NBC's Matt Lauer feared that Lynne Cheney's children's book on American history would convey a biased view and would not be "inclusive." He asked: "Is this a conservative's view of American history?" And when she explained that the section on God featured a drawing with several different types of houses of worship, he seemed surprised that a conservative would not be intolerant: "So it's inclusive?"
MRC analyst Geoffrey Dickens observed Lauer's assumptions about conservatives in Lauer's May 21 interview with Second Lady Lynne Cheney, author of America: A Patriotic Primer.
Lauer set up the segment: "Lynne Cheney is not only the wife of Vice President Dick Cheney she's also a senior fellow at a conservative Washington think tank and a PhD with a lifelong devotion to American history. Now she's drawing on that background for her first children's book called, America: A Patriotic Primer."
Lauer worried: "I want to talk about some of the specific pages in a second. Is it a political book? I mean because you are a very well-known conservative thinker? Is this a conservative's view of American history?"
Later, Lauer seemed to assume a conservative could not be inclusive: "G is for God. Your illustrator said that, that was a very difficult page. How did you handle it?"
Cheney: "Well we drew a main street. It's first about the pilgrims, you know because the story of our country is about religious freedom. They came here seeking religious freedom. We have it today and that makes us a country where people are free to believe in any way they wish and, and think is right. But there's a picture of a main street on the page that has every kind of house of worship you can imagine."
Lauer: "So it's inclusive?"
Cheney: "That's right."
CNN's health care expert: Actress Laura Dern, star of a liberal-crusading movie, about the awfulness of "unregulated" HMOs and "the human cost of the health care industry's shift to managed
care," set to air this weekend on Showtime.
HMOs are hardly without fault, but a segment last week on CNN's Inside Politics was skewed in favor of those who see more government regulation as the answer to perceived problems as the show brought aboard an actress with an axe to grind and treated her as an expert while holding an HMO representative to a tougher standard.
Interviewing both Dern and the doctor on which her role is based, Inside Politics anchor Judy Woodruff posed a series of softball questions. She prompted the doctor to confirm the movie's accuracy. Then to Laura Dern, she queried: "Why did you do this movie?" Woodruff also treated Dern as a health care expert: "You said you had your own individual experience with the managed care industry. What do you believe the solution is here?" Then she again prompted the doctor: "What would you add to that, in terms of what solutions are needed?"
Even Dern's claim that people are being "killed" by HMOs did not raise an eyebrow with Woodruff who moved on to another puffball question.
But Woodruff didn't kiss-up so much to a representative of the HMO industry. Woodruff insisted that she deal with the specific case highlighted by the movie and Woodruff demanded: "Is there adequate separation between the corporate bottom line, the need to make a profit in these companies on the one hand, and on the other hand the interests of the patients?"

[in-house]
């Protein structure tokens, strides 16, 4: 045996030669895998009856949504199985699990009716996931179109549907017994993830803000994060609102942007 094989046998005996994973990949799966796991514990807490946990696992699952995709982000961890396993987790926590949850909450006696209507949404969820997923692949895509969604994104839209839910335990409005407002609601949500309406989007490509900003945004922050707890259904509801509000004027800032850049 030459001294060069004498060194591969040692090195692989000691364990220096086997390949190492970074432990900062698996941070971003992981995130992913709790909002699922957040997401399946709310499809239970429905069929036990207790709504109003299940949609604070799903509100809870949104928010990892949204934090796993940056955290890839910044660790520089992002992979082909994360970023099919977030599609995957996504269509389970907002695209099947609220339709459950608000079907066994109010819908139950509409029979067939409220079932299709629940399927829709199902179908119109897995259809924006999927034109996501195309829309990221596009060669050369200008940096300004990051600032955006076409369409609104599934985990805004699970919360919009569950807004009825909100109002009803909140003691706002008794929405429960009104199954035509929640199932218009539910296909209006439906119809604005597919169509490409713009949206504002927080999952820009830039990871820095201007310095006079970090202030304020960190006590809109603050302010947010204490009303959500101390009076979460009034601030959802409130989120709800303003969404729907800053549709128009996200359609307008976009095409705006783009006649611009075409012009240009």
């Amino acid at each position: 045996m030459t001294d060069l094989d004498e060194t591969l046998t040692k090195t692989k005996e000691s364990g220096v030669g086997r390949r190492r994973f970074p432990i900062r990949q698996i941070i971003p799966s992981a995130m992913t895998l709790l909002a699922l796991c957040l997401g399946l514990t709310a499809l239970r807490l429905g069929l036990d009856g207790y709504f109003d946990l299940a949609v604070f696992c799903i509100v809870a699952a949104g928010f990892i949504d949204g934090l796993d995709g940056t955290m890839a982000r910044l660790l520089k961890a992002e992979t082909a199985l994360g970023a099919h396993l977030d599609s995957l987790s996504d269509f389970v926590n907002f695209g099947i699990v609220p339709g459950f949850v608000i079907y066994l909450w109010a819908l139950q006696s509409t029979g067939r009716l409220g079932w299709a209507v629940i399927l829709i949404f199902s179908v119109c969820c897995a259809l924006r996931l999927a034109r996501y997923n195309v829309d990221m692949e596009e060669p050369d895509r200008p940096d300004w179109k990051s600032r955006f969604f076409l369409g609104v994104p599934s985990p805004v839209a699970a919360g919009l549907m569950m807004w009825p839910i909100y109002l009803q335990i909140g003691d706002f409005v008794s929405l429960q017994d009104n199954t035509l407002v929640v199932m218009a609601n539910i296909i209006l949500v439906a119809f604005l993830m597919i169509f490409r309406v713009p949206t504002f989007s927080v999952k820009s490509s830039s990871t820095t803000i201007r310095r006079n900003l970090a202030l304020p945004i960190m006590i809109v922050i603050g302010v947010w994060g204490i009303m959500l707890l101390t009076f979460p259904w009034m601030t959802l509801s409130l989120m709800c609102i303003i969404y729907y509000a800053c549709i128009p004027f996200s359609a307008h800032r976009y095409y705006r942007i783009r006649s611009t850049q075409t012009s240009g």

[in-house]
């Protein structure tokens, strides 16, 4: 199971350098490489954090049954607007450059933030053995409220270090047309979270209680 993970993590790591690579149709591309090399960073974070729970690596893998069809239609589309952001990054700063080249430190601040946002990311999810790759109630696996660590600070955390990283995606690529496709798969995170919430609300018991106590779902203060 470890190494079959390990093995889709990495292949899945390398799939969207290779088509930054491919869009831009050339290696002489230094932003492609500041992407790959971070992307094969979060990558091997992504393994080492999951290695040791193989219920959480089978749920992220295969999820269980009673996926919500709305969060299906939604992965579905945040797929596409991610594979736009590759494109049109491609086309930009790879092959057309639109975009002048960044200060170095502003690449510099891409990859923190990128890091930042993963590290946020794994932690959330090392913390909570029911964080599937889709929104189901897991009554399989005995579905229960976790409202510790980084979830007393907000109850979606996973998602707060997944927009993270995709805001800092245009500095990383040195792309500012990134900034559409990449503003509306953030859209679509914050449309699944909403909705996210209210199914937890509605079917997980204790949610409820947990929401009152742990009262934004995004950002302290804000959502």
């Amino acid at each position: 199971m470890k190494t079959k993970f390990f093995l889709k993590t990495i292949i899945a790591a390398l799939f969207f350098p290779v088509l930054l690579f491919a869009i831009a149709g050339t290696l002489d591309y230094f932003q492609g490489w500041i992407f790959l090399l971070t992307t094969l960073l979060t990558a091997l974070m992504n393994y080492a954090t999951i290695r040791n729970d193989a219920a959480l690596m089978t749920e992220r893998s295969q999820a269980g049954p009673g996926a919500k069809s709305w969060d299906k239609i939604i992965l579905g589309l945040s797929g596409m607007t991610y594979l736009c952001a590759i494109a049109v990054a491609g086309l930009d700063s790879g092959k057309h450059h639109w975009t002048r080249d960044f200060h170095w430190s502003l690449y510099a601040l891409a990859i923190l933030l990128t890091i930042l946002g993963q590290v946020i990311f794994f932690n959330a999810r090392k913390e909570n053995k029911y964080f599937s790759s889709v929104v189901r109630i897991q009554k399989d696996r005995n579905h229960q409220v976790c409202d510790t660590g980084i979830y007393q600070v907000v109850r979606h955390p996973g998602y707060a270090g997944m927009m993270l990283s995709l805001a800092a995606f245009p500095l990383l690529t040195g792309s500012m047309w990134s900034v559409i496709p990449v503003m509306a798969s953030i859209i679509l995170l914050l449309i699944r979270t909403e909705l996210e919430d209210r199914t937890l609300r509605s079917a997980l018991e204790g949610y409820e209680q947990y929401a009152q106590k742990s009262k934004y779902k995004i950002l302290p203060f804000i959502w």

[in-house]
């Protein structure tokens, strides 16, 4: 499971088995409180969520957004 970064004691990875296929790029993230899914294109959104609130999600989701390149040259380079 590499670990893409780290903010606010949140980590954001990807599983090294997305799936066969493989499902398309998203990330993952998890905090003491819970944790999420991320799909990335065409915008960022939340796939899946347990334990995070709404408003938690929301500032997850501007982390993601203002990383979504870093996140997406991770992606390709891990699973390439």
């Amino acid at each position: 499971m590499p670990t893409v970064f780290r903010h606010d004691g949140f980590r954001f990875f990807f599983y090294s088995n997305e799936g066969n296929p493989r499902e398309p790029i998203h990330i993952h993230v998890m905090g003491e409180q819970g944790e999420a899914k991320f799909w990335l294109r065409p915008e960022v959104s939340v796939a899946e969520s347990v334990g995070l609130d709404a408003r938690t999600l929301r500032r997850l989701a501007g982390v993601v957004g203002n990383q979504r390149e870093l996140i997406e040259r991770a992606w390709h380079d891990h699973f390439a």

Woodruff set up the May 15 segment, based on the CNN transcript checked against the tape by MRC analyst Ken Shepherd: "Now, questions about Damaged Care. That is the title of a film that airs on a cable network Showtime later this month. Actress Laura Dern stars in the true life story of Dr. Linda Peeno, who became an advocate for patients who did not get adequate health care or insurance money. In the film, Dern's character takes on the HMOs."
CNN played a clip of Laura Dern as Linda Peeno testifying before a congressional-looking committee: "We have enough experience from history to demonstrate the consequences of secretive, unregulated systems that go awry. One can only wonder how much pain, suffering and death will we have before we have the courage to change our course."
Woodruff asked: "Laura Dern, why did you do this movie?"
Dern replied: "I have my own individual experience with the managed care industry, and the more I've learned and the more I've talked to others about this issue, the more I realize that we all do. Now having done the film I realized that there was really only one question to ask, which is, 'do we care?' And the managed care industry seems to answer with a resounding 'no' to date, saying we are managing money, not care for patients, and that's the travesty and that is why I wanted to be involved."
Woodruff turned to the real-life doctor: "Dr. Peeno, at one point in this film, you are playing the role of a doctor -- of someone working at an HMO who has to reject a patient's request for a heart transplant. The patient dies later. Is this tracking what happened in real life?"
Peeno, a former HMO medical director, confirmed: "Yes, it is, actually. I was a medical reviewer and the request came for a heart transplant, and of course all the pressure is to limit and deny expensive procedures, and a heart transplant is very expensive and so the pressure was placed upon me to figure out a way to not pay for it."
Woodruff refused to challenge her: "So is that, do you believe -- does the movie give, do you believe, an accurate portrayal overall of the HMO industry?"